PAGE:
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Up to the age of 16, Imam Bukhari took lessons from the teachers near him in his native land.
The chronicler of Imam Bukhari, Ibn Hatim Warraq, states that the Imam said:
When I had learned by heart the works of Abdullah bin Mubarak and had fully understood the positions of Ahlur Rae, I traveled to Hejaz. The leaders of the great seminaries in Mecca at that time included: Imam Abul Walid Ahmad bin Arzuqi, Abdullah bin Yazid, Ismail bin Salim as-Saegh, Abu Bakr, Abdullah bin Zubair, Allama Humaidi, etc.
At the age of 18, Imam Bukhari did his rehlat (traveling for knowledge of hadith) to Medina.
Among those who taught him there were: Ibrahim bin Munzir, Mutrif bin Abdullah, Ibrahim bin Hamza, Abu Sabit, Muhammad bin Obedullah, Abdul Aziz bin Abdullah Oyesi, and others.
Then, having reached Basra he derived benefit from: Imam Abu Aasim Annabil, Safwan bin Isa, Badil bin Mohabbir, Hamri bin Umara, Affan bin Muslim, Mohammad bin Ar-ara, Suleman bin Harb, Abdul Walid Attyalisi, Imam Aarim, Mohammad bin Senan, and others.
Imam Nauwi has enumerated the names of a few prominent sheikhs in Kufa as follows: Abdullah bin Moosa, Abu Naim, Ahmad bin Yaqoob, Ismail bin Aban, Alhasan bin Rabi, Khalid bin Mokhlid, Saeed bin Hafs, Talq bin Ghanam, Umar bin Hafs, Urwah Qabisa bin Uqbah, and Abughassan.
These were also teachers of Imam Bukhari.
Of his teachers in Baghdad we may mention: Imam Ahmad bin Hanbal, Mohammad bin Isaa Sabagh, Mohammad bin Saeq, Suraj bin Noman, etc.
Then he journeyed to Sham and studied under: Allama Yousuf Firyabi, Abu Nasr Ishaq bin Ibrahim, Adam bin Abi Eyas, Abul Eman Hakam bin Nafe, Hayat bin Shuraih, and others.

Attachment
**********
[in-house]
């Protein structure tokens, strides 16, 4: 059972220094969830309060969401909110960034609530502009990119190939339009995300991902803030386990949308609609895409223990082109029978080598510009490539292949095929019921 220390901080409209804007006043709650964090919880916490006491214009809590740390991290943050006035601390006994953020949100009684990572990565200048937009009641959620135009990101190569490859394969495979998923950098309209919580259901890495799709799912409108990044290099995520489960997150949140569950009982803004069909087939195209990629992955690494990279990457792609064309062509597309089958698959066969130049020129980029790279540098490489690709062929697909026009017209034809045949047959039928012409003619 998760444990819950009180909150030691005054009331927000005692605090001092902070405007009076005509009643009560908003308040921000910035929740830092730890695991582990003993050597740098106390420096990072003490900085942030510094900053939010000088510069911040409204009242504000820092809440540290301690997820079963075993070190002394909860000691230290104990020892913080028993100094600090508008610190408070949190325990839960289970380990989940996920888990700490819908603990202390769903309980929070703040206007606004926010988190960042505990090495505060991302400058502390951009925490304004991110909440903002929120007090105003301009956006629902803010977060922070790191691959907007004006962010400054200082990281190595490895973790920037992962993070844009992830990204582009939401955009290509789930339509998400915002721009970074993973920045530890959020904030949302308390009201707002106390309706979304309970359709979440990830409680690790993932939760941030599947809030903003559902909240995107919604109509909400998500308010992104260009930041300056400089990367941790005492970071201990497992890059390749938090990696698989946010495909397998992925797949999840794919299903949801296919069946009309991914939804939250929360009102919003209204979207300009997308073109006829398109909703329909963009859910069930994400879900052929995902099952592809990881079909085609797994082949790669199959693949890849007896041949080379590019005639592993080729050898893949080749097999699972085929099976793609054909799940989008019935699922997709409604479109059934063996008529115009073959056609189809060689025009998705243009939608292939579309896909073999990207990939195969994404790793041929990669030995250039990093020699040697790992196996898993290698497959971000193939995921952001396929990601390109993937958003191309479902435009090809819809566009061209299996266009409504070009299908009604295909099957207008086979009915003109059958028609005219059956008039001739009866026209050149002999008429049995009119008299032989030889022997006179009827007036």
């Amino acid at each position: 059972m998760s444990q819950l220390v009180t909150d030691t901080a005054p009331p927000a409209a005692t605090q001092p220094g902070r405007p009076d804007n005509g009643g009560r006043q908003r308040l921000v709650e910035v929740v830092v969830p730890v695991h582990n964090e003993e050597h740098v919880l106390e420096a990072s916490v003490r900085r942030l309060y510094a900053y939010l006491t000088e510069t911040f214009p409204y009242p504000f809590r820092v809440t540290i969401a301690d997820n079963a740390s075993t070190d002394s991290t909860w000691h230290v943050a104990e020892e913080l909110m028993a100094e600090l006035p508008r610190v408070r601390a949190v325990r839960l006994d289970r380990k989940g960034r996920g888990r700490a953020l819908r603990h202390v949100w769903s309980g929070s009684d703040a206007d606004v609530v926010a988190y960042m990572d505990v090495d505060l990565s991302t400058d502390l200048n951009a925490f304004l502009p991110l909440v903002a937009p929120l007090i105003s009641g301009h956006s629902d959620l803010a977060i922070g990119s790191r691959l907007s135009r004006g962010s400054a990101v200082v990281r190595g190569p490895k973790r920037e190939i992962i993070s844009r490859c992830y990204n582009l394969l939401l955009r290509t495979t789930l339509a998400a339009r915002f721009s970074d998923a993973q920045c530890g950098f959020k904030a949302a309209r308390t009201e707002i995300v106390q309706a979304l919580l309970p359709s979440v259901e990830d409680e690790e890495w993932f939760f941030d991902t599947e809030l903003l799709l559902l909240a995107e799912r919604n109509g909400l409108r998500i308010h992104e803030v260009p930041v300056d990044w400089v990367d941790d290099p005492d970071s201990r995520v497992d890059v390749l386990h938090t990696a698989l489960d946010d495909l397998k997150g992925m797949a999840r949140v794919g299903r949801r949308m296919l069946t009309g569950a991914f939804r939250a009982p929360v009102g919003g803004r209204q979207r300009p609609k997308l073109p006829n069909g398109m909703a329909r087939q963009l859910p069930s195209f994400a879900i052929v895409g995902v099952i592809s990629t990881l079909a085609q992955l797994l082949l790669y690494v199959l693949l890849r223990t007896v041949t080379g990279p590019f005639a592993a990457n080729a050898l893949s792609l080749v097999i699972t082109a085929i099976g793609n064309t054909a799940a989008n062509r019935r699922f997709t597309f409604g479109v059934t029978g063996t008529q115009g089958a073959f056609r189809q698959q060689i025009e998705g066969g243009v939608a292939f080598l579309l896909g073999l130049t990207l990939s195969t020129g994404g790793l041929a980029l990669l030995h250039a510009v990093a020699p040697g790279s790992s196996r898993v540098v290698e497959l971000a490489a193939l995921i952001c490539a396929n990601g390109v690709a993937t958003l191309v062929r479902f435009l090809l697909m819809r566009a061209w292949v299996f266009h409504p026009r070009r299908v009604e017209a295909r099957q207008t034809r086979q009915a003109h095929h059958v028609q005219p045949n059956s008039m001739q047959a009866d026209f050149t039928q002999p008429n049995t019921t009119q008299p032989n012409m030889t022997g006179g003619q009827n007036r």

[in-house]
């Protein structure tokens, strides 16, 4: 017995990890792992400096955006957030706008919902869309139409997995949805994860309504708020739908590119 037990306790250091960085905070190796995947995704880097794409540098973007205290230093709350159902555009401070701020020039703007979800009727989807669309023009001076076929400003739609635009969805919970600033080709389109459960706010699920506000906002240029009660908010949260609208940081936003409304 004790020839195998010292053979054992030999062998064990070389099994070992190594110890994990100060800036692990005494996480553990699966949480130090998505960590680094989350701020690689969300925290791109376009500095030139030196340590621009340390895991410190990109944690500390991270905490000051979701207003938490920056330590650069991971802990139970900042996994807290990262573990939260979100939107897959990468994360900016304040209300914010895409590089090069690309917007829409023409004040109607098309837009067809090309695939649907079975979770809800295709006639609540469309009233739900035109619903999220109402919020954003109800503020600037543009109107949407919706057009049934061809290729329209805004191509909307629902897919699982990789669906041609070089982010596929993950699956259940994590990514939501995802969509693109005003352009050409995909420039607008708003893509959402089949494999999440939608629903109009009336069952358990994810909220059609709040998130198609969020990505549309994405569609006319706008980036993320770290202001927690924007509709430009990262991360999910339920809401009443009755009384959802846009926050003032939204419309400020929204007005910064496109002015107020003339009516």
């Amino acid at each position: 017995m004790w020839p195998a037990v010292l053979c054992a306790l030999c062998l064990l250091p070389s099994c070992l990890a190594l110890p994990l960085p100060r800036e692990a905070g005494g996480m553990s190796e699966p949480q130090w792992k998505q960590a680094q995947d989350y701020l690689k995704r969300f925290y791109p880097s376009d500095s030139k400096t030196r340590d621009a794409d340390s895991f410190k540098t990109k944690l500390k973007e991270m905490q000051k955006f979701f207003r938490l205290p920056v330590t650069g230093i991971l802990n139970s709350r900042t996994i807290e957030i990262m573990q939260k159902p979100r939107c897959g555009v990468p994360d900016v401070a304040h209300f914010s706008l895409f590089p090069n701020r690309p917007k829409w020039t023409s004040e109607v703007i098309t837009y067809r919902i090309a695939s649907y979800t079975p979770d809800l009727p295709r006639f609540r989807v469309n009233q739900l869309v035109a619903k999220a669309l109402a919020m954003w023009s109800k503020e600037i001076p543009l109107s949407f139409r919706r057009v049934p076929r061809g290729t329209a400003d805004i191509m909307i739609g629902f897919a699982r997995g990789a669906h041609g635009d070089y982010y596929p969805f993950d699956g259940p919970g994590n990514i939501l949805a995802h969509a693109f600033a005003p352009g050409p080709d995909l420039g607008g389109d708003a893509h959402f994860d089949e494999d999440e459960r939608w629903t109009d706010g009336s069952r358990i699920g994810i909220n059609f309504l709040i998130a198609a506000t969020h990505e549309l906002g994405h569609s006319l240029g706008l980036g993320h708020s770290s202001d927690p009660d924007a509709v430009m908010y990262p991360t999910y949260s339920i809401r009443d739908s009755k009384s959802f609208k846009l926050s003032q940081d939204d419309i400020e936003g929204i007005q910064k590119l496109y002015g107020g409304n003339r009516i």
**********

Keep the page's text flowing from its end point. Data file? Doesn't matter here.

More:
In Egypt, he learned from: Usman bin Saegh, Saeed bin Abi Maryam, Abdullah bin Swaleh, Ahmed bin Swaleh, Ahmad bin Shabib Asbagh bin Farj, Saeed bin Abi Isa, Saeed bin kasir bin Afir, Yahya bin Abdullah bin Bukair, and others.
While in Jazira, he took lessons from: Ahmad bin Abdul Malik Alharrani, Ahmad bin Yazid Alharrani, Amar bin Khalaf, Ismail bin Abdullah Alriqqi, etc.
Also in Merv he collected from: Ali bin Hasan bin Shaqiq, Abdan, Mohammad bin Maqatil, and others.
Then in Balkh he collected from: Makki bin Ibrahim, Yahya bin Bishr, Mohammad bin Aban, Hasan bin Shuja, Yahya bin Moosa, Qutaiba, and others.
As for Herat, he collected from: Ahmad bin Abil Walid Alhanfi.
As for Nishapur, he collected from: Yahya bin Yahya, Bishr bin Hakam, Ishaq bin Rahweh, Mohammad bin Rafe, and others.
While in Ray, he learned from: Ibrahim bin Moosa; and in Wasit from Hesan bin Hesan, Hesan bin Abdullah, Saeed bin Abdullah, among others.
Numerous are the places Imam Bukhari visited to gain knowledge! His travels were over some 40 years. In 250 A.H /864 C.E., he went to Nishapur and wanted to settle down.
Eventually he had to leave on account of the rivalry of Muhammad bin Yahya al-Dhuhli, at the command of Khalid bin Ahmad al-Dhuhli whose request to give lectures on hadith at his palace was not accepted by the Imam.
From Nishapur, he went to Khartank, near Samarqand, at the request of its inhabitants and died in 256 A.H./870 C.E.
One of the Imam’s teachers in Nishapur was Ishaq bin Rahweh. I assume this to be the same person (Ishaq bin Rahaweih) you are claiming was Jewish.
First, there can be no question of this individual being Jewish and a teacher of Imam Bukhari. Read the criteria which Imam Bukhari uses for his selection of hadith. I think you will find one of the criteria is that he should be a practicing Muslim, but there is much more to the criteria than just this.
It might be possible that the person was a Jew who reverted to Islam. If that was the case, I believe we would have more information available to us in the literature and I haven’t come across it.
If it really were the case, then his life would have to conform to the criteria established by Imam Bukhari, so that the Imam would have learned from him. In any case, there is no bigotry in Islam.
I tried to search for this name in the isnad (chain of narrators), but nothing came up. This is not surprising. Of the 1,000 (+80) teachers the Imam had, he learned 600,000 hadith.
But only 9,082 (including duplications) appeared in his Sahih al-Bukhari and only 2,602 different hadith are present (M.M. Azmi op. cit.). Unless you have a hadith with this name in the isnad, I cannot help further.
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